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  • Folklife Friday: Junot Díaz, Cuban Chinese Food, and More

    Folklife Friday is a weekly digest of arts and culture articles, podcasts, and videos from across the web. Read on for a selection of the week’s best cultural heritage pieces, and don’t forget to check back next Friday for a new set of weekly picks.

    Radical Hope Is Our Best Weapon 
    “The world has been in an awful state for a long time. But I would not say that this is a different order of madness,” Dominican American writer Junot Díaz says in this On Being interview. “I think it is a sharpening of the already-present madness.” He reflects on the difficulties of connecting beyond diasporic communities, the social and cultural trials we face every day, and the way forward in a murky context. “It’s incumbent upon us to be reflective, to be complex, to be subtle, to be nuanced, to take our time in societies which are none of these things.”

    Lo Mein and Plantains: The Proud History of Cuban-Chinese Food
    “La Caridad is a snapshot of a strange moment in time,” chef Antonio Wong says of his New York City restaurant. Wong, who was born in Havana, has long experimented with the colorful, chaotic flavors of Chinese Cuban cuisine. Like many Chinese immigrants to Cuba, Wong fled the country when Castro came to power and found a new home in New York. In the city’s La Caridad 78 restaurant, Wong and others prepare Chinese Cuban food as richly complex as Wong’s own journey.

    Life in Little Pyongyang
    Is there value to remembering a painful past? In this essay on Haebangchon, South Korea—a city long known as Little Pyongyang—writer David Josef Volodzko explores this and other questions. Now one of Seoul’s most diverse neighborhood, Haebangchon was once home to North Korean defectors who fled home following the Korean War only to face new discrimination in the south. Today, the city boasts a wealth of retro-style speakeasies, cocktails lounges, and artisanal cafes. Even so, questions loom about sustaining the city’s history at a time of pronounced gentrification and flux.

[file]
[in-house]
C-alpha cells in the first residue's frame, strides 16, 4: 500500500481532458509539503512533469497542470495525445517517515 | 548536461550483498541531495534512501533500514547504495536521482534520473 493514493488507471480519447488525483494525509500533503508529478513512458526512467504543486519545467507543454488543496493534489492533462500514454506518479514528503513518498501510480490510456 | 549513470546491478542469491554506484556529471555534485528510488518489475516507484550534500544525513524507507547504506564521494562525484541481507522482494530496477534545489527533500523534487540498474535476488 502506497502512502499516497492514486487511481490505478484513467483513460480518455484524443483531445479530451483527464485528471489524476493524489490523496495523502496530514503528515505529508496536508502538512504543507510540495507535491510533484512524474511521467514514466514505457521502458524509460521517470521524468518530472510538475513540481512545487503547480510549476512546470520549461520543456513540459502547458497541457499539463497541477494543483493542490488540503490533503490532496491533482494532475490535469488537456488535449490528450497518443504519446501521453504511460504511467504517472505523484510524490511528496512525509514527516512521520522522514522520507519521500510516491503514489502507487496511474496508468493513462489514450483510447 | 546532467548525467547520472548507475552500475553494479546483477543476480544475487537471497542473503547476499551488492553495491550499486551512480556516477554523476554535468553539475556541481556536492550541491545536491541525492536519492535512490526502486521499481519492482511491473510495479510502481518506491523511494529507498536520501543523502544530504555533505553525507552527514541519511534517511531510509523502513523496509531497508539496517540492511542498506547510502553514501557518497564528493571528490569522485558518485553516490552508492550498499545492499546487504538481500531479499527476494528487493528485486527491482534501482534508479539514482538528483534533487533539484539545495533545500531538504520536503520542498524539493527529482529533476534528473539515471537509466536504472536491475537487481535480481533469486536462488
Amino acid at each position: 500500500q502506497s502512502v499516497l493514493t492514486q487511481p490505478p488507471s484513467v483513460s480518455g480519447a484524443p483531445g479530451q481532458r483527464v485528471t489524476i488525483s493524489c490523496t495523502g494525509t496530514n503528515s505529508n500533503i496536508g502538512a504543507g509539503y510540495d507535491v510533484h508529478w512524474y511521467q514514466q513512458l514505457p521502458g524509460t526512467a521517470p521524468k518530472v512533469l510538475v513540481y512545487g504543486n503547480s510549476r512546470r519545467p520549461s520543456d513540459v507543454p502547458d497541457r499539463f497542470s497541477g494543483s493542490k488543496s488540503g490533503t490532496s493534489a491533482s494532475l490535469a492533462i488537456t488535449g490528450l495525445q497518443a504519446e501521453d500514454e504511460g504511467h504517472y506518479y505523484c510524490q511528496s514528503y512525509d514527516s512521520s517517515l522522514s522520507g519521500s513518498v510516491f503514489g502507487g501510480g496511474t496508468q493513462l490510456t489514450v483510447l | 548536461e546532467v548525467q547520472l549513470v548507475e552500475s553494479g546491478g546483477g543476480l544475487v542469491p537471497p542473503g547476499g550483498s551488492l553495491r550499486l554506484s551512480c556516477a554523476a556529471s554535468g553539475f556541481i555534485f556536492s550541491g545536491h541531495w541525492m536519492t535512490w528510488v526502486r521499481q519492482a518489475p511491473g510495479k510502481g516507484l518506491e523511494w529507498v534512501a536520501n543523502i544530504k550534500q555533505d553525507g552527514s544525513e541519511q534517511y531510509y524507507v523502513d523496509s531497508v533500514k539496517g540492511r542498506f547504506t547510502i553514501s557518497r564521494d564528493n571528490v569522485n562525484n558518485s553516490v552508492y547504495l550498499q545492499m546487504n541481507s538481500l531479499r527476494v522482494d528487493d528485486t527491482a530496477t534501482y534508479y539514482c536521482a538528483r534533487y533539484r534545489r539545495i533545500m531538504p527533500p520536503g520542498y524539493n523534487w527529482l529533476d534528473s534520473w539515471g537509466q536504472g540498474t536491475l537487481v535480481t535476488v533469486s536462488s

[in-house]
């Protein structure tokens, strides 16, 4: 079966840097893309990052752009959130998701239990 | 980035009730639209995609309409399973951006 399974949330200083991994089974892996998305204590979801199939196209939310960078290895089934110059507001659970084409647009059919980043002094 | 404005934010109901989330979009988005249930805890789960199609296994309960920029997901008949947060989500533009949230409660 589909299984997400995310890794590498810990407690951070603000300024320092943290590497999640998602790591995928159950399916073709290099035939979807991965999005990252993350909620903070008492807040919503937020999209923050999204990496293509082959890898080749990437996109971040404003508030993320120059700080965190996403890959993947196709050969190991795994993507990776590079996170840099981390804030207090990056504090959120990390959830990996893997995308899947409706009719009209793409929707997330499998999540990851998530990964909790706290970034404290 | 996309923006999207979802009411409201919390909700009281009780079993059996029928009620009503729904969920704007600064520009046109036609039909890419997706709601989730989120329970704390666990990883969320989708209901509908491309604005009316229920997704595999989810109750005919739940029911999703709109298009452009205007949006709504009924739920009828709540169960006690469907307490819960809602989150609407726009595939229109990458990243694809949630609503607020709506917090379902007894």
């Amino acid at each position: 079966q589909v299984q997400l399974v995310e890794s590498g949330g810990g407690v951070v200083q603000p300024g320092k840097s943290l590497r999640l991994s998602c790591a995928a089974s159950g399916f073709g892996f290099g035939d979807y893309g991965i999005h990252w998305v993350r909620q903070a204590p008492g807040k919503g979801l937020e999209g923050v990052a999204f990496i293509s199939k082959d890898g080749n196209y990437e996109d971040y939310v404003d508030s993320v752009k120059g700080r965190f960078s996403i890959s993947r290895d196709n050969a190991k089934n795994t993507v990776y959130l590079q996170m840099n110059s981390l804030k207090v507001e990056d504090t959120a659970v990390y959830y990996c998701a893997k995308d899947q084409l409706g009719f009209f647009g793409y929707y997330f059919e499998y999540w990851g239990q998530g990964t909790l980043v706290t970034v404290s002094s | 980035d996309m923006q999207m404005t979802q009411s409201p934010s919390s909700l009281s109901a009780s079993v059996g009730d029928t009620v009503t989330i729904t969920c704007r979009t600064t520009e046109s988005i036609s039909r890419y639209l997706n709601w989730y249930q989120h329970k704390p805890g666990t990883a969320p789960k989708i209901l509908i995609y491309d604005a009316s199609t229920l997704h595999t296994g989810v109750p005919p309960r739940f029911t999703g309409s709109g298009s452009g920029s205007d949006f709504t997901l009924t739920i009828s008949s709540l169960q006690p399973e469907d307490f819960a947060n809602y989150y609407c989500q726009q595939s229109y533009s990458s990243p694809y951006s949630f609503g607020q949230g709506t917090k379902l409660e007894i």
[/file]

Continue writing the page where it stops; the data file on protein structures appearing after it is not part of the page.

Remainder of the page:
Still Lives That Won’t Hold Still
    Taking as his subject Marie Cosindas’s ashy and arresting photographs, Teju Cole explores here the singular power of still lives to transport viewers into new and nuanced worlds. Cole reveals the careful idiosyncrasies of her works—assemblages that “evoke spaces redolent of complexity like the kitchens of great cooks or the laboratories of ancient perfumers, spaces in which unexplained things happen.” It is here, Cole argues, that “a highly personal vision of reality enamored of theatrical effects and attuned to the inner life of inanimate things” emerges unscathed.

    “Master of None” and Everyone
    In this review of the Netflix comedy series Master of None, Christopher Spaide takes a closer look at the show’s second season and what its stories reveal about authentic portrayals of “the other.” Dev, an Indian American character played by creator Aziz Ansari, “has become the rare Asian American character whose life we see fully, year-round, in quotidian and life-changing moments alike,” Spaide writes. “No image better condenses Master of None’s eye for acceptance and interdependence,” Spaide explains, reflecting on the “Thanksgiving” episode that earned the show’s writers an Emmy Award, “its wish to widen traditions rather than break them, its grace and graciousness.”

    Special thanks to editor Elisa Hough and to Michael Atwood Mason for their contributions to this week’s digest.

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